Grand Kingdom Review – Solid Strategy (PS4)

I love it when I play something that doesn’t quite feel like anything else I’ve played before. Maybe it’s just because the “safe” way to go is used so often in this industry, but — fun times with the games aside — I more often than not feel like I’m playing just another variation on a familiar formula. Now, Grand Kingdom’s not so radically different as to alienate anyone; on the contrary, it’s perfectly in keeping with some of the most venerable traditions of the strategy RPG genre. But I knew as soon as I played the demo at PAX East that it was doing just enough new things to potentially be an unexpected treat for PS4 and Vita owners. Now that I’ve got my hands on the full version, I’m delighted to see that taking these risks has paid off: it may take a little more patience than the average JRPG, but I think Grand Kingdom will become a beloved timesink for a certain segment of its audience.

War Isn’t Hell?

To get a sense for the scope of Grand Kingdom’s “narrative,” consider that it takes place in a world of constant war, where nations seem to fight just for the hell of it and mercenaries happily pocket coin after coin since their services are always needed. This is a very cartoony, arcade-y sort of war, where the stakes seem low and the possibility of diplomacy or conflict resolution seems even lower. To boil it down to the simplest way I can put this: don’t expect any sort of great musings on the tragic nature of war in a game whose primary purpose is to make endless war seem fun. Oh yes, there are major characters to follow, but when one of them is constantly spouting lines about “kicking enemy ass,” one gets the sense that maybe this war isn’t as serious as they’d have you believe.

Grand Kingdom 01

New Ideas

So the story is goofy and throwaway, but does the game actually make endless war a fun proposition? Well, yes, it does, for the most part. Essentially, the heart of the game is made up of two parts — field exploration and combat — which are then utilized in a variety of different modes. Field exploration takes the form of a board game, in which your party and the enemies are pieces and you must navigate by sometimes avoiding, and sometimes seeking out, different kinds of spaces. For example, some squares on the map hold resources and treasures, while others hold traps and hazards to avoid (like giant cannons that can blow you away if you’re not careful in the ensuing battle). On top of dealing with the various gimmicks of the map, you’ve also got a limited number of moves, which are consumed by traversal, combat (relative to the number of turns in a battle) and events on various spaces. Luckily, your party members also have access to field moves that can turn the tides when you’re in a pinch.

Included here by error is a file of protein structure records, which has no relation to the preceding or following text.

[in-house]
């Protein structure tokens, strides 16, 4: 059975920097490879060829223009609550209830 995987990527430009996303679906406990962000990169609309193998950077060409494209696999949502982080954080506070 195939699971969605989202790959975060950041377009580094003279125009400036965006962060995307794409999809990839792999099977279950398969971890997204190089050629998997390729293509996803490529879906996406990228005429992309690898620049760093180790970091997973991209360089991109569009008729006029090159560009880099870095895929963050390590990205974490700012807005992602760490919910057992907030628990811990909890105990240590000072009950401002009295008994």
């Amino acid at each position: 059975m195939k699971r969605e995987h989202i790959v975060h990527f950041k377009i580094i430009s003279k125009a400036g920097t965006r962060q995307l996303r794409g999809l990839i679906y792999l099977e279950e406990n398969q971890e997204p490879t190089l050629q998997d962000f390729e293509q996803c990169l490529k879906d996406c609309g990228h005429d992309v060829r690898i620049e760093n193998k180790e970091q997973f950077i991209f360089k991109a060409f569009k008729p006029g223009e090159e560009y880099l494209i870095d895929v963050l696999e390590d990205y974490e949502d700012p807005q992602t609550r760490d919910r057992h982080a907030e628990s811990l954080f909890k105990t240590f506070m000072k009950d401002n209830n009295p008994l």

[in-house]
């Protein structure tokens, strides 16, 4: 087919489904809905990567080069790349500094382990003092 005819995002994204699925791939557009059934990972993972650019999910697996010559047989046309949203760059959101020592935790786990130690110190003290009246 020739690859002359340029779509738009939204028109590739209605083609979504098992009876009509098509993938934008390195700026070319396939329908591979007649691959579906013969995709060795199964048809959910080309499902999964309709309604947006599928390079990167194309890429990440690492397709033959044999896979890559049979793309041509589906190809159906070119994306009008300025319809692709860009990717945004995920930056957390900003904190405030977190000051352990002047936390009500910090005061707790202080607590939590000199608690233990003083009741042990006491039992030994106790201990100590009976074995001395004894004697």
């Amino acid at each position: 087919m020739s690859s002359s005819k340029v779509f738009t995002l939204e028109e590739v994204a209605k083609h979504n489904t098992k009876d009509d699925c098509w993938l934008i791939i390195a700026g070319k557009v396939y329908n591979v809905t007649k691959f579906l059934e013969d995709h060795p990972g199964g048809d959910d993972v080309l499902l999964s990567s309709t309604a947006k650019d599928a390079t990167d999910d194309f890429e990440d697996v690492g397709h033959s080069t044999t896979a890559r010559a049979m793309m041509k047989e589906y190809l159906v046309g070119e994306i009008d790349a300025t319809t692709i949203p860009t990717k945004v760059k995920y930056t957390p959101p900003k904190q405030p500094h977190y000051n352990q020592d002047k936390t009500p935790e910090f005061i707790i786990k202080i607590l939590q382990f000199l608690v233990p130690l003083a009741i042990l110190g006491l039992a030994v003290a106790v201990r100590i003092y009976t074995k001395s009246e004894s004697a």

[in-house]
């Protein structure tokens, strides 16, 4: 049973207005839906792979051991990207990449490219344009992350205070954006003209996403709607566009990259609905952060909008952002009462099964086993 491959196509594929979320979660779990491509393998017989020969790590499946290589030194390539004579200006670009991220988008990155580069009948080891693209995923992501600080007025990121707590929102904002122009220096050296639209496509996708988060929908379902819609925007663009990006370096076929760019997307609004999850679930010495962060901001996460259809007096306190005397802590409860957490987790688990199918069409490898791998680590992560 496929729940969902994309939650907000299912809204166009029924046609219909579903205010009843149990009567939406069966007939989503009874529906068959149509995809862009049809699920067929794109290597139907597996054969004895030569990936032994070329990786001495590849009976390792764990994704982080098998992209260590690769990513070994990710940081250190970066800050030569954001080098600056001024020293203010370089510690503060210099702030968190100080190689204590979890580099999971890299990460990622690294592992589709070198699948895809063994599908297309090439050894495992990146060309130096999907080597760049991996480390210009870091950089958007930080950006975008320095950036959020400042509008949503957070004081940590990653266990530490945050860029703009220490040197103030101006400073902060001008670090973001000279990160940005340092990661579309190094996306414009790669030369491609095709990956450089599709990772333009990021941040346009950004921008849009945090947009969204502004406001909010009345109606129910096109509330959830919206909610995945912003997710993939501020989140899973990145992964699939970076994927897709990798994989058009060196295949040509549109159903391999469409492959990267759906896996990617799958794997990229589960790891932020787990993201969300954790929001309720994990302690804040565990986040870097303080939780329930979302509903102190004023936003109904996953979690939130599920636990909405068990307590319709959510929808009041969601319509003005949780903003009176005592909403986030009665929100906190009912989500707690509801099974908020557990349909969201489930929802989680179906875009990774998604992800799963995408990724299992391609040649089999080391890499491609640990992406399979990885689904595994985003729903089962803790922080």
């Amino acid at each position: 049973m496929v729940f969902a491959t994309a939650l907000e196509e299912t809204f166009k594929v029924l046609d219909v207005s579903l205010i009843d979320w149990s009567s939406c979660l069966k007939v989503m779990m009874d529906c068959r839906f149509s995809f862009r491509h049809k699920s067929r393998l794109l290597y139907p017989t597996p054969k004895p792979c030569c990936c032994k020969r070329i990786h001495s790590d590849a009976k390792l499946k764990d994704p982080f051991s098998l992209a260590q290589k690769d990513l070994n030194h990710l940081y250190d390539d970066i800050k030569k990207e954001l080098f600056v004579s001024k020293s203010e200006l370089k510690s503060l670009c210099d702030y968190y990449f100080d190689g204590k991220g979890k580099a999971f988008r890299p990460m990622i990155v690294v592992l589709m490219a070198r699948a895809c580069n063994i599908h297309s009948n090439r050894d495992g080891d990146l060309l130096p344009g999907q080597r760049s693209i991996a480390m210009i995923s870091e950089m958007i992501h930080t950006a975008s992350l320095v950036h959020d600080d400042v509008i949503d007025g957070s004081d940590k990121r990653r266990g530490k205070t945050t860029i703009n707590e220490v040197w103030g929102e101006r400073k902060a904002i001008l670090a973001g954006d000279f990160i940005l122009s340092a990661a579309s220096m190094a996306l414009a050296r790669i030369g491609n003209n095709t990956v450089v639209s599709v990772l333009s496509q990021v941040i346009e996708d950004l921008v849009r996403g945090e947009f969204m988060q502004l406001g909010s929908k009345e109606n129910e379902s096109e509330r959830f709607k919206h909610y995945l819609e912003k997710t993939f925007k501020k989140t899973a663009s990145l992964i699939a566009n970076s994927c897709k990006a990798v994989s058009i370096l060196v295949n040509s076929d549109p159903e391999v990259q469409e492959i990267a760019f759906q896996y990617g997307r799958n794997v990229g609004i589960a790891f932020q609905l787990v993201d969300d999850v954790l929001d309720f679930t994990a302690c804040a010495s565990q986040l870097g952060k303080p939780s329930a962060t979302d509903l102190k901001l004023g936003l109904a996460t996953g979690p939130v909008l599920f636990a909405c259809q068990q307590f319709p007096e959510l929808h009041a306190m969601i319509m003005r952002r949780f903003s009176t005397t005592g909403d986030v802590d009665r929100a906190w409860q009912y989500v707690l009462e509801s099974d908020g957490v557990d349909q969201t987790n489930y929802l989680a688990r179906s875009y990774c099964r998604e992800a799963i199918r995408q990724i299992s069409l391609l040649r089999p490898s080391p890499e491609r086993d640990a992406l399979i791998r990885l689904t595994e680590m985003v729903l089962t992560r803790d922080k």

Combat was the thing that stood out to me most in my aforementioned PAX preview and subsequent look at the beta test, and its originality delighted me even more with access to the full slate of character classes and enemies to fight. Taking place on a series of “lanes,” each battle sees characters given a movement meter that decreases as they walk and jump between lanes. Once you’ve set their location, you can choose their facing and use one of their moves assigned to the face buttons. For melee characters, this is naturally as simple as walking up to an enemy and slashing their face, but the majority of classes have long-range moves that require a bit more finesse. For example, medics — whose healing abilities will be absolutely indisposable during certain tricky skirmishes — need to line up the perfect toss of their healing potions, and can accidentally heal nearby enemies if they’re not careful. By a similar token, archers and arcanists need to find the ideal range to attack from — and once they do, need to correctly time the arrows or spells so that they land, similar to a rhythm game.